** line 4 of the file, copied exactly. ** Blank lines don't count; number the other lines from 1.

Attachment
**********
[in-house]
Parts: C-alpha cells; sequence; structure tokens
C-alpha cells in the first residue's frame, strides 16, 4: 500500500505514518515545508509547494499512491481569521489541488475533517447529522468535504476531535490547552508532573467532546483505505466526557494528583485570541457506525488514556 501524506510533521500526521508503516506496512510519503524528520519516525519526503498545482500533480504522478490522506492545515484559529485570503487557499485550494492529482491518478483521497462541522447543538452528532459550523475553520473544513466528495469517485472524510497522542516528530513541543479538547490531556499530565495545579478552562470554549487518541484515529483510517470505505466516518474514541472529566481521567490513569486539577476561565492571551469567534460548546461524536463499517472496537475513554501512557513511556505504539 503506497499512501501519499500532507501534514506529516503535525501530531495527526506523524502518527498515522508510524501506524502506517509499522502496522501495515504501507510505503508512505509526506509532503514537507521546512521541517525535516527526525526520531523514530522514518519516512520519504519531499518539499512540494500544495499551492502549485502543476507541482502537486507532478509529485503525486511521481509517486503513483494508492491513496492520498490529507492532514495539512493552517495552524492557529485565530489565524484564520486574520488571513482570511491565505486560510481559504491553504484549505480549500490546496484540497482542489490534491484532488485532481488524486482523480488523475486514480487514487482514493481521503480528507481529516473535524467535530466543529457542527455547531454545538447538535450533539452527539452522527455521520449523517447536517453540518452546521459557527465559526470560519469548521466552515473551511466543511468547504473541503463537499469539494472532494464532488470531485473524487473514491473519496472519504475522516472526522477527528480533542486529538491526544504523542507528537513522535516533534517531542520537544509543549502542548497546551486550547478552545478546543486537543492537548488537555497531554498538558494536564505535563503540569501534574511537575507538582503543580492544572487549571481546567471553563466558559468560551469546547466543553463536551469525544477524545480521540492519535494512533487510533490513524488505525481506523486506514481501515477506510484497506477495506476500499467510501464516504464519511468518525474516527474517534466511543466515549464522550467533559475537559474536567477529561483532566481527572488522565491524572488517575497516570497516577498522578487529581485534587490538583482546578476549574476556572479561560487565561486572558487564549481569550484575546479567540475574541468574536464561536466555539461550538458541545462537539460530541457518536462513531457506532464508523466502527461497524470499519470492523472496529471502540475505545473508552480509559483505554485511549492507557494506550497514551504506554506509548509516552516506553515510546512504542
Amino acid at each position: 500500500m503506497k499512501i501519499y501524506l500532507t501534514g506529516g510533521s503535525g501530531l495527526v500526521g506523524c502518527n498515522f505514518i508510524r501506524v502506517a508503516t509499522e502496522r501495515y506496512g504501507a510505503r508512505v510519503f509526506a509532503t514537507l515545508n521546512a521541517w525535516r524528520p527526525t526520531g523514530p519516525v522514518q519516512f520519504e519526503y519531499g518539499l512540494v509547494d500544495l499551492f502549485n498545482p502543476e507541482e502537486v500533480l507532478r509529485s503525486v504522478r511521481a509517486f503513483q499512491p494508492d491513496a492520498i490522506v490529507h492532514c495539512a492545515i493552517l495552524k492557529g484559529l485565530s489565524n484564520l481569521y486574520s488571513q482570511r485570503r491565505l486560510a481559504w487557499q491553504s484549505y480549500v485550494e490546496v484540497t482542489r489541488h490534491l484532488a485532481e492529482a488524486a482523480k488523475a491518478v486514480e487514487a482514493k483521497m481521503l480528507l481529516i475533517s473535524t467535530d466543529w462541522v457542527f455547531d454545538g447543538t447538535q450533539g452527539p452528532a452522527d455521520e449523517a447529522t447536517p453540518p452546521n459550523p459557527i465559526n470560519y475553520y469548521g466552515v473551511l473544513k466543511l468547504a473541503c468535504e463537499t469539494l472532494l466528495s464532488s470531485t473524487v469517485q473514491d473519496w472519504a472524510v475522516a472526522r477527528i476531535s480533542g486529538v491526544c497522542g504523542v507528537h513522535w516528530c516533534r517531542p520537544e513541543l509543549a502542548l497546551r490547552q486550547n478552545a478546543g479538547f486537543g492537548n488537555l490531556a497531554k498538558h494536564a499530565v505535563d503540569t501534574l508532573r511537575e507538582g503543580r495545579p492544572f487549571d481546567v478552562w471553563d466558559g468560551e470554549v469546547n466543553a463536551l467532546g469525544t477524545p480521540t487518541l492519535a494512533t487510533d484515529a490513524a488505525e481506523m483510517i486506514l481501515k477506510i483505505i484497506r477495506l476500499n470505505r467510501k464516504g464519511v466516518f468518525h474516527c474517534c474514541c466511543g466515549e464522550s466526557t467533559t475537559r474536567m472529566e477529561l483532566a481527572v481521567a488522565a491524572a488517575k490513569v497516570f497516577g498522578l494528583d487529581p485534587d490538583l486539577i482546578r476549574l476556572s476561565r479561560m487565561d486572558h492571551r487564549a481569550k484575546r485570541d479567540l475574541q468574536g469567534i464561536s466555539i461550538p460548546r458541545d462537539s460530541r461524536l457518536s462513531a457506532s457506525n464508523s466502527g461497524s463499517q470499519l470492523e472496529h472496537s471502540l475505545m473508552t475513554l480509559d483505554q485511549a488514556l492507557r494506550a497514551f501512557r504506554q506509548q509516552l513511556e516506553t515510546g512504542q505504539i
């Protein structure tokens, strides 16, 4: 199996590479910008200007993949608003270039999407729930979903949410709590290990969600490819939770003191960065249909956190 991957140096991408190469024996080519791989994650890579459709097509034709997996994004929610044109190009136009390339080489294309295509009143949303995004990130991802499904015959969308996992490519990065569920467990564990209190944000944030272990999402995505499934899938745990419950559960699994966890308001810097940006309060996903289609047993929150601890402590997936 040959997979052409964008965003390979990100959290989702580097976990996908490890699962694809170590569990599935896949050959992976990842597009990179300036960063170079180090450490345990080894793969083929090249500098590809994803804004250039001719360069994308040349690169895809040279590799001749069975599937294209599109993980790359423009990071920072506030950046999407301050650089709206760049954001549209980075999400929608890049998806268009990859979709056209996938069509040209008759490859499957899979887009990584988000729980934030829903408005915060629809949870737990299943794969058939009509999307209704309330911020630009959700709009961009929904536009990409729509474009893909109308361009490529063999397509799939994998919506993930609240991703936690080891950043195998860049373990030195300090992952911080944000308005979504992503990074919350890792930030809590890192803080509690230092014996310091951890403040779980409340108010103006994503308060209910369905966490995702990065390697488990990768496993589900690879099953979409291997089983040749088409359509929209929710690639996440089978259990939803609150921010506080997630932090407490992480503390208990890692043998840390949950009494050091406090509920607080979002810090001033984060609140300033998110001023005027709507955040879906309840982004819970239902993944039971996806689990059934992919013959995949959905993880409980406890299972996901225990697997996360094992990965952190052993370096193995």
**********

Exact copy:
Amino acid at each position: 500500500m503506497k499512501i501519499y501524506l500532507t501534514g506529516g510533521s503535525g501530531l495527526v500526521g506523524c502518527n498515522f505514518i508510524r501506524v502506517a508503516t509499522e502496522r501495515y506496512g504501507a510505503r508512505v510519503f509526506a509532503t514537507l515545508n521546512a521541517w525535516r524528520p527526525t526520531g523514530p519516525v522514518q519516512f520519504e519526503y519531499g518539499l512540494v509547494d500544495l499551492f502549485n498545482p502543476e507541482e502537486v500533480l507532478r509529485s503525486v504522478r511521481a509517486f503513483q499512491p494508492d491513496a492520498i490522506v490529507h492532514c495539512a492545515i493552517l495552524k492557529g484559529l485565530s489565524n484564520l481569521y486574520s488571513q482570511r485570503r491565505l486560510a481559504w487557499q491553504s484549505y480549500v485550494e490546496v484540497t482542489r489541488h490534491l484532488a485532481e492529482a488524486a482523480k488523475a491518478v486514480e487514487a482514493k483521497m481521503l480528507l481529516i475533517s473535524t467535530d466543529w462541522v457542527f455547531d454545538g447543538t447538535q450533539g452527539p452528532a452522527d455521520e449523517a447529522t447536517p453540518p452546521n459550523p459557527i465559526n470560519y475553520y469548521g466552515v473551511l473544513k466543511l468547504a473541503c468535504e463537499t469539494l472532494l466528495s464532488s470531485t473524487v469517485q473514491d473519496w472519504a472524510v475522516a472526522r477527528i476531535s480533542g486529538v491526544c497522542g504523542v507528537h513522535w516528530c516533534r517531542p520537544e513541543l509543549a502542548l497546551r490547552q486550547n478552545a478546543g479538547f486537543g492537548n488537555l490531556a497531554k498538558h494536564a499530565v505535563d503540569t501534574l508532573r511537575e507538582g503543580r495545579p492544572f487549571d481546567v478552562w471553563d466558559g468560551e470554549v469546547n466543553a463536551l467532546g469525544t477524545p480521540t487518541l492519535a494512533t487510533d484515529a490513524a488505525e481506523m483510517i486506514l481501515k477506510i483505505i484497506r477495506l476500499n470505505r467510501k464516504g464519511v466516518f468518525h474516527c474517534c474514541c466511543g466515549e464522550s466526557t467533559t475537559r474536567m472529566e477529561l483532566a481527572v481521567a488522565a491524572a488517575k490513569v497516570f497516577g498522578l494528583d487529581p485534587d490538583l486539577i482546578r476549574l476556572s476561565r479561560m487565561d486572558h492571551r487564549a481569550k484575546r485570541d479567540l475574541q468574536g469567534i464561536s466555539i461550538p460548546r458541545d462537539s460530541r461524536l457518536s462513531a457506532s457506525n464508523s466502527g461497524s463499517q470499519l470492523e472496529h472496537s471502540l475505545m473508552t475513554l480509559d483505554q485511549a488514556l492507557r494506550a497514551f501512557r504506554q506509548q509516552l513511556e516506553t515510546g512504542q505504539i